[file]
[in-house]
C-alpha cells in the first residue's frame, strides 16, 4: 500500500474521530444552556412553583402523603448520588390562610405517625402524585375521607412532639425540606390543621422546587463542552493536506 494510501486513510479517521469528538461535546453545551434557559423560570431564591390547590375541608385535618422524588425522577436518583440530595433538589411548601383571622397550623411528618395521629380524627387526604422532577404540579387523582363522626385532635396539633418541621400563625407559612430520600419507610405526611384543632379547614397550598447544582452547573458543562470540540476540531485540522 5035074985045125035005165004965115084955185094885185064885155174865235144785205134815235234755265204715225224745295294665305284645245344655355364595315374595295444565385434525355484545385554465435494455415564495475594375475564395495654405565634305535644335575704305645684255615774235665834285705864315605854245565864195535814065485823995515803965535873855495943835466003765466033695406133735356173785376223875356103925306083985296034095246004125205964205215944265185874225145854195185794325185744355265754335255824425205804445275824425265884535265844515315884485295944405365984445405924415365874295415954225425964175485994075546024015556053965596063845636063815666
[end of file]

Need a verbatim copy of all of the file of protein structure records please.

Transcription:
[in-house]
C-alpha cells in the first residue's frame, strides 16, 4: 500500500474521530444552556412553583402523603448520588390562610405517625402524585375521607412532639425540606390543621422546587463542552493536506 494510501486513510479517521469528538461535546453545551434557559423560570431564591390547590375541608385535618422524588425522577436518583440530595433538589411548601383571622397550623411528618395521629380524627387526604422532577404540579387523582363522626385532635396539633418541621400563625407559612430520600419507610405526611384543632379547614397550598447544582452547573458543562470540540476540531485540522 5035074985045125035005165004965115084955185094885185064885155174865235144785205134815235234755265204715225224745295294665305284645245344655355364595315374595295444565385434525355484545385554465435494455415564495475594375475564395495654405565634305535644335575704305645684255615774235665834285705864315605854245565864195535814065485823995515803965535873855495943835466003765466033695406133735356173785376223875356103925306083985296034095246004125205964205215944265185874225145854195185794325185744355265754335255824425205804445275824425265884535265844515315884485295944405365984445405924415365874295415954225425964175485994075546024015556053965596063845636063815666